This story is:

  • Rooted in a place–in other words, connected to my spatial memory.
  • Connected to the stories that come before it (which means that it will be easier to remember any time I need to pass through my memory palace when trying to recall it).

It took me about 30 seconds to make this new card. That is really fast. In fact, it might even be too fast, and I run the risk of forgetting this card later if I don’t have a good enough mnemonic for it.

However, if I do forget the story later, I can just rework the “memory” in order to make it stand out more–in order to make it easier to recall.

As I move this this lesson, I will also move through my chosen memory palace.

If I finish this lesson, but I’m only about halfway from the Odakyu train platform to my workplace in East Shinjuku, then I can also use this memory palace for Lesson 10.

When I run out of places in this memory palace (i.e. when I have gone all the way from the station to my work, and even into each room and bathroom at my workplace that I am super familiar with), then I can move onto another memory palace.

Step #7 – Make Anki and Memory Palaces Play Nicely

There’s a good chance that you’ve already noticed this, but memory palaces go in order, whereas Anki will mix your review cards up.

This means that your review cards will not show up in the order that you learned them in–the order of the story.

Some readers have told me that they’re kind of concerned about this, but I don’t really think that it’s a problem. The order of the story is helpful for recalling items when you don’t remember them, but it’s not absolutely necessary to go through them every time.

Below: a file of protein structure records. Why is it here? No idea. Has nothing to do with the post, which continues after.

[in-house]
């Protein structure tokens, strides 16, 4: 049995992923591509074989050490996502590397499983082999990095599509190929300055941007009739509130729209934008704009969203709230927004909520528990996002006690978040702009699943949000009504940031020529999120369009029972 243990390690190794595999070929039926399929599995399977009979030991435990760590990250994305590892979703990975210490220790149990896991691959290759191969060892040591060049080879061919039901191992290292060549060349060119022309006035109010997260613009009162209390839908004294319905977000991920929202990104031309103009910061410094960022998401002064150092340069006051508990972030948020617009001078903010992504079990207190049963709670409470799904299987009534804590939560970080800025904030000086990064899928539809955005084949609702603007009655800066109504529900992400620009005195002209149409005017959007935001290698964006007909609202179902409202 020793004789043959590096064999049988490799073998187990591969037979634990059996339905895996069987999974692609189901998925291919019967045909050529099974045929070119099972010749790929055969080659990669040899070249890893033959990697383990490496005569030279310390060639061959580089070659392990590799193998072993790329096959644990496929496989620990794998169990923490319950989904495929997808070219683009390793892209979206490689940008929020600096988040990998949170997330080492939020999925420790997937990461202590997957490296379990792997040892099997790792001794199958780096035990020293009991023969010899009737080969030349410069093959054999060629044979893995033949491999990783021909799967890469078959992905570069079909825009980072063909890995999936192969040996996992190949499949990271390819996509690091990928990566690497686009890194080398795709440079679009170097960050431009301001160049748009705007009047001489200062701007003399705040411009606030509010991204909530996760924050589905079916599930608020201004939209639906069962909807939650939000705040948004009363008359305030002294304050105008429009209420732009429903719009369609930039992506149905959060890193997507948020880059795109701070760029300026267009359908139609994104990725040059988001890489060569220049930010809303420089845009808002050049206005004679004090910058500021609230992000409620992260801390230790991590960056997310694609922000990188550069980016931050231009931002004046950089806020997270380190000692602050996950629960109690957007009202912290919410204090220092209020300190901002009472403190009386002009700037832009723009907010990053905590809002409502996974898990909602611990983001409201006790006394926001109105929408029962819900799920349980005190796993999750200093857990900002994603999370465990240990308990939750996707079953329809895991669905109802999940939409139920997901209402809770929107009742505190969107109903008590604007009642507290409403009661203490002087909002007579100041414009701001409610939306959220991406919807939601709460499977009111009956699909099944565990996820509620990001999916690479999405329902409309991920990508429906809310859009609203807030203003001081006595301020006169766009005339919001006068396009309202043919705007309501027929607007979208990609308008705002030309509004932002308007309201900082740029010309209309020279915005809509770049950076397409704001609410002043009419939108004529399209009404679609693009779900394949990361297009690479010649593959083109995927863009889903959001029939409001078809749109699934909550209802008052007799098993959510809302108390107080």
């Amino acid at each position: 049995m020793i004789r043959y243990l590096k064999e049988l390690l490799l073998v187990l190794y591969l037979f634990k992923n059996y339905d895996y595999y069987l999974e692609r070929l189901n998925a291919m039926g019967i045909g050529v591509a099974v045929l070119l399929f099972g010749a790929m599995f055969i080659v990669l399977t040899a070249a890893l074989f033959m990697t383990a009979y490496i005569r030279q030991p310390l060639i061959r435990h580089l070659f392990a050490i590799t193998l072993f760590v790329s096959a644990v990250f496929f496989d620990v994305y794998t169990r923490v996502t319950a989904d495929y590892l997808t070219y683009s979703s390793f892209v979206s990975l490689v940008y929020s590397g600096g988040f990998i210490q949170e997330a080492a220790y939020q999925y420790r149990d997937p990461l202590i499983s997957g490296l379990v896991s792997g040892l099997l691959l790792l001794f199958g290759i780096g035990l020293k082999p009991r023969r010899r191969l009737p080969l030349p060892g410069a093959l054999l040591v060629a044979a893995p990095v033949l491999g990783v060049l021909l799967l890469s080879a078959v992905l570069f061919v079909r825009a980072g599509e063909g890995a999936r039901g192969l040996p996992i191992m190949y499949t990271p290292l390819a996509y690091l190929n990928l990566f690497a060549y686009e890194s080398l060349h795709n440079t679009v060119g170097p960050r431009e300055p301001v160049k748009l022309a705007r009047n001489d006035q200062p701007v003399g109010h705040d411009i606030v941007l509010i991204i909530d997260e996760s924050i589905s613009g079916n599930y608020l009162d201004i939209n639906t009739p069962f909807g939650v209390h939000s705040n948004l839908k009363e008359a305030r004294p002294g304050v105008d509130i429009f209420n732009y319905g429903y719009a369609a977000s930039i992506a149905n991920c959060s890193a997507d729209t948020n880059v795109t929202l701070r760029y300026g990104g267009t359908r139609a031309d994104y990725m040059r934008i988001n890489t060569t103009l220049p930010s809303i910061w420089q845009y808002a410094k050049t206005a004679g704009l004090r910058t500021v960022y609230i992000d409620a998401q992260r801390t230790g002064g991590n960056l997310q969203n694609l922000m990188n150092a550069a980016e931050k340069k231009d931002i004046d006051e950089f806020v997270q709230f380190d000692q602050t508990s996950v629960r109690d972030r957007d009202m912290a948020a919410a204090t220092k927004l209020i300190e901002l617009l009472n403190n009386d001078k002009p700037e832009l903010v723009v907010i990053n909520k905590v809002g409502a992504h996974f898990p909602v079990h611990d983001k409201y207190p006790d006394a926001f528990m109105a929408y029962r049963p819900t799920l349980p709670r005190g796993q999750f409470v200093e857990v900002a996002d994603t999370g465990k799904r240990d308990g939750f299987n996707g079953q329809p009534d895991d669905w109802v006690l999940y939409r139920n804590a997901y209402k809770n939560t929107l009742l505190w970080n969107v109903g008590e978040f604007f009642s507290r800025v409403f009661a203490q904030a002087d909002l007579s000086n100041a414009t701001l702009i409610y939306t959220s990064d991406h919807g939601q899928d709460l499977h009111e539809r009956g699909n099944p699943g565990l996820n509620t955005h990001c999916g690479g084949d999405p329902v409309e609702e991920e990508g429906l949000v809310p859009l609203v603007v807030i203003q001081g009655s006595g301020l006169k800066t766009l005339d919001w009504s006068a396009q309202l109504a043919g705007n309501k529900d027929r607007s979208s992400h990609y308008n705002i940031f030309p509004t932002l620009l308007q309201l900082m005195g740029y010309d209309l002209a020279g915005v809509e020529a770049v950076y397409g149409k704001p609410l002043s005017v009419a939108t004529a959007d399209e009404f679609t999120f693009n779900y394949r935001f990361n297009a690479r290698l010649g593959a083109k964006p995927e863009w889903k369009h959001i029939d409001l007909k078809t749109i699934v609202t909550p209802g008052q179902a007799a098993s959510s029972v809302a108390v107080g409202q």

If I think of the stairs in the basement of Odakyu line in Shinjuku Station, I can immediately “recall” myself reaching down and touching the BLACK GROUND and finding that it’s covered in BLACK INK. I don’t need the stories before or after that… although they are there to help me remember in case I forget this particular “memory.”

Step #8 – Tweak the System

If I were to start over completely with the kanji, this is absolutely how I would go through learning their meanings. And, as I’ve said a million times, I would only try to learn their meanings at first, not their meanings and pronunciation, which is a topic for another article (which I’m hoping to post very soon).

At the end of the day, though, this is your journey to fluency, and you should make sure that you enjoy it. If there’s anything here that doesn’t appeal to you, just change it.

As long as you follow a detailed system for getting consistent, high volumes of level-appropriate language exposure over a significant period of time, you will absolutely master Japanese.

The “best way” to learn Japanese, after all, is the way you don’t quit.

Just keep swimming.

Good luck with your studies everyone! Please comment if you have any questions.

Niko

p.s. For more awesome guidance on learning Japanese, you should probably check this out:

Niko

Yo! I'm Niko, the founder of NihongoShark. I'm also a Japanese translator, writer, and all-around language nerd.

I created this site to help as many people master Japanese (any language, really) as possible.

Uh, what else? Well... I live in Tokyo, Bangkok, Sapporo, Saigon, San Diego, Tokyo, Chiang Mai, Portland, Oregon! So if anyone wants to meet up for a refreshing nama beer, I'm probably down for that. Or a coffee. Learning Japanese is tricky-tikki-tavi. But we're in this together. ファイト!

Good luck with your studies!

Niko

p.s. If you like my articles, you may very well love my daily lessons.